Ah, but (you will say) there is so much wickedness among them; adultery, war, incest, parricide. Well, I fancy these are not unknown among ourselves? And I am sure no one would think that a reason for saying that Uranus and Ge made a mistake in creating us. Or again, you will complain that we have so much trouble in looking after them. At that rate, a shepherd ought to object to the possession of a flock, because he has to look after it. Besides, a certain show of occupation is rather gratifying than otherwise; the responsibility is not unwelcome,—it helps to pass the time. What should we do, if we had not mankind to think of? There would be nothing to live for; we should sit about drinking nectar and gorging ourselves with ambrosia. But what fairly takes away my breath is, your assurance in finding fault with my women in particular, when all the time you are in love with them: our bulls and satyrs and swans are never tired of making descents upon the Earth; women, they find, are good enough to be made the mothers of Gods!

Yes, yes (you will say), it was quite right that men should be created, but they should not have been made in our likeness. And what better model could I have taken than this, whose perfection I knew? Was I to make them brute beasts without understanding? Had they been other than they are, how should they have paid you due honour and sacrifice? When the hecatombs are getting ready, you think nothing of a journey to the ends of the earth to see the ‘blameless Ethiopians’; and my reward for procuring you these advantages is—crucifixion! But on this subject I have said enough.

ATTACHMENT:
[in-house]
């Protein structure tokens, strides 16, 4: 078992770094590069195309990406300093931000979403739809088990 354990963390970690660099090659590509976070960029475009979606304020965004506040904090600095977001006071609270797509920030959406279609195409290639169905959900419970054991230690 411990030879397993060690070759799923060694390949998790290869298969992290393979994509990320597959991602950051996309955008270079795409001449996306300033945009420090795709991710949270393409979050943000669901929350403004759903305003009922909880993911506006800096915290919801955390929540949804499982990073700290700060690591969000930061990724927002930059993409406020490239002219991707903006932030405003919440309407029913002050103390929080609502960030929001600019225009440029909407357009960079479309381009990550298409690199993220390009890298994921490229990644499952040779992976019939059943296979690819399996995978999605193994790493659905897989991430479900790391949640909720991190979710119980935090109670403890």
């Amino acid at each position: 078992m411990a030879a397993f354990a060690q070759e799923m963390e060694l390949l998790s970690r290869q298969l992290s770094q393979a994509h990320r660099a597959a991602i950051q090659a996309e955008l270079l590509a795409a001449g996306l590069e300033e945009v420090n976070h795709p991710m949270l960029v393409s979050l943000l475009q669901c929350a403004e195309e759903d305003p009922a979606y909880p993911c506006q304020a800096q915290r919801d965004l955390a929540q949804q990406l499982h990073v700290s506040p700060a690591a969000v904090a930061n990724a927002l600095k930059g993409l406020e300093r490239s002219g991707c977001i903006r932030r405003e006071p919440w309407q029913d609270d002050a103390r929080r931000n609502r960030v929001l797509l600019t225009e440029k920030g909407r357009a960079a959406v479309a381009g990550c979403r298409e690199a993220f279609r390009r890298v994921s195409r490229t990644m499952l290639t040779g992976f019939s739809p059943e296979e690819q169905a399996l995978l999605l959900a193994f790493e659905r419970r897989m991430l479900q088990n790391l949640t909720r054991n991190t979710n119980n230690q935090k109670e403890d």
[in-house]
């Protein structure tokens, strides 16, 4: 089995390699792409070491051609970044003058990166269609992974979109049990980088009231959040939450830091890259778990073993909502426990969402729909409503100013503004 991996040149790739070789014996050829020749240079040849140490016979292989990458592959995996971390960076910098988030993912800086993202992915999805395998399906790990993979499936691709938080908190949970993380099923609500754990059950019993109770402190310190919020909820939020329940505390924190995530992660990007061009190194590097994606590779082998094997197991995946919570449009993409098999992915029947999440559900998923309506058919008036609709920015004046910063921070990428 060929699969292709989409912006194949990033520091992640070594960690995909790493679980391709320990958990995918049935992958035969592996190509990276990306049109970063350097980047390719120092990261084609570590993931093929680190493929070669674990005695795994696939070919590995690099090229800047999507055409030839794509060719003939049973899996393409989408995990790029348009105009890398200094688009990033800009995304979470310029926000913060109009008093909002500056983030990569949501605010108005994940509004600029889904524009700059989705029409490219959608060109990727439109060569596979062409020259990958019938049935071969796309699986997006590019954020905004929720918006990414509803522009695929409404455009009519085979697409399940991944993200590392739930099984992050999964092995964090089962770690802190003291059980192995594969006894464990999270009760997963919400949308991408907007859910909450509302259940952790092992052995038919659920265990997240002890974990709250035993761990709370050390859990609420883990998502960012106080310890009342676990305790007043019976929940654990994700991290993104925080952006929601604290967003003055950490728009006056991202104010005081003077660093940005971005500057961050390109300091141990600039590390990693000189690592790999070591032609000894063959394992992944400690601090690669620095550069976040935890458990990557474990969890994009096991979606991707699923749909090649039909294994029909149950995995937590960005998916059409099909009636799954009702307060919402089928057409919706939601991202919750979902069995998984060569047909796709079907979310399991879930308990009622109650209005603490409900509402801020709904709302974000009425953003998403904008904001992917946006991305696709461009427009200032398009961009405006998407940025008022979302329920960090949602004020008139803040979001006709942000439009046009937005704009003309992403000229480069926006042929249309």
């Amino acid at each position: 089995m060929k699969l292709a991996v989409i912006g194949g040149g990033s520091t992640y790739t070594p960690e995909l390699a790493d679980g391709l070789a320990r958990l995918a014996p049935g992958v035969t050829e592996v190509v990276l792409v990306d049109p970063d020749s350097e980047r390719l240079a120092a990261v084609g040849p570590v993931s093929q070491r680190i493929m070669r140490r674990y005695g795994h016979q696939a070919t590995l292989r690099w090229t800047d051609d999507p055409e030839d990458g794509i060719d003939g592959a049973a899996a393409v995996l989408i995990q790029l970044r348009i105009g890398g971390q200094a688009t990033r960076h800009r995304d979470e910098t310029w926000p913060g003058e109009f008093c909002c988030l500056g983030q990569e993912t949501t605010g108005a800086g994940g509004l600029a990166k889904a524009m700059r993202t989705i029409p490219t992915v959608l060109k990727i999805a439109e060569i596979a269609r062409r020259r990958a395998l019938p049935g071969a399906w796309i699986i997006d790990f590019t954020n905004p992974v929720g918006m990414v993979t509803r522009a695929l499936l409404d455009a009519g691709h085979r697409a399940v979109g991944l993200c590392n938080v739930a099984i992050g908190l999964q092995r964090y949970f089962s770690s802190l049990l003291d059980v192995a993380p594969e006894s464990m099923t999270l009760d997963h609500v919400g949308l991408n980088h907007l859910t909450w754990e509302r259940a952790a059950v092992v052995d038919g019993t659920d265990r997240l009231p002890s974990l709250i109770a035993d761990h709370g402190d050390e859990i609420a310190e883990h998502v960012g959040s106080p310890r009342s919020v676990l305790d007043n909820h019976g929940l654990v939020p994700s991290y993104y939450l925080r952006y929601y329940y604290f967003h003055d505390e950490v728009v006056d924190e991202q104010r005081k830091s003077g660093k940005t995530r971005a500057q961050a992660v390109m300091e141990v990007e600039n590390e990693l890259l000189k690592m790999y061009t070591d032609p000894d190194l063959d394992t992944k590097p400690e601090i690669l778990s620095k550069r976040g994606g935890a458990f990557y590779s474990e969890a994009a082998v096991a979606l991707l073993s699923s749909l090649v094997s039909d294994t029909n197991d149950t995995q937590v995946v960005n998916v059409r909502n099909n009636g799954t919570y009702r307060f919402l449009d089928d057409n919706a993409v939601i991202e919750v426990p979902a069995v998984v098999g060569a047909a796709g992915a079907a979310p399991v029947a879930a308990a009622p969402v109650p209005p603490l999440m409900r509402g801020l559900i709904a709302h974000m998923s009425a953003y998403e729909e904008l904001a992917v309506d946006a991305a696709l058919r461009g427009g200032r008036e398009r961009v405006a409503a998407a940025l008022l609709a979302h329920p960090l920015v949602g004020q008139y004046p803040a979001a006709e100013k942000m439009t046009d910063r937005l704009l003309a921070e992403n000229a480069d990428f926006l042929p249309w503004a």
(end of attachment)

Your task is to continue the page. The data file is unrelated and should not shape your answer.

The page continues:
And now, with your permission, I will approach the subject of that stolen fire, of which we hear so much. I have a question to ask, which I beg you will answer frankly. Has there been one spark less fire in Heaven, since men shared it with us? Of course not. It is the nature of fire, that it does not become less by being imparted to others. A fire is not put out by kindling another from it. No, this is sheer envy: you cannot bear that men should have a share of this necessary, though you have suffered no harm thereby. For shame! Gods should be beneficent, ‘givers of good’; they should be above all envy. Had I taken away fire altogether, and left not a spark behind, it would have been no great loss. You have no use for it. You are never cold; you need no artificial light; nor is ambrosia improved by boiling. To man, on the other hand, fire is indispensable for many purposes, particularly for those of sacrifice; how else are they to fill their streets with the savour of burnt-offerings, and the fumes of frankincense? how else to burn fat thigh-pieces upon your altars? I observe that you take a particular pleasure in the steam arising therefrom, and think no feast more delicious than the smell of roast meat, as it mounts heavenwards

In eddying clouds of smoke.

Your present complaint, you see, is sadly at variance with this taste. I wonder you do not forbid the Sun to shine on mankind. He too is of fire, and fire of a purer and diviner quality. Has anything been said to him about his lavish expenditure of your property?

And now I have done. If there is any flaw in my defence, it is for you two to refute me. I shall answer your objections in due course.

Her. Nay, you are too hard for us, Prometheus; we will not attempt a sophist of your mettle. Well for you that Zeus is not within earshot, or you would have had a round dozen of hungry vultures to reckon with, for certain; in clearing your own character, you have grievously mishandled his. But one thing puzzles me: you are a prophet; you ought to have foreseen your sentence.

Prom. All this I knew, and more than this; for I shall be released; nay, even now the day is not far off when one of your blood shall come from Thebes, and shoot this eagle with which you threaten me [Footnote: See Prometheus in Notes.].

Her. With all my heart! I shall be delighted to see you free again, and feasting in our midst; but not, my friend, not carving for us!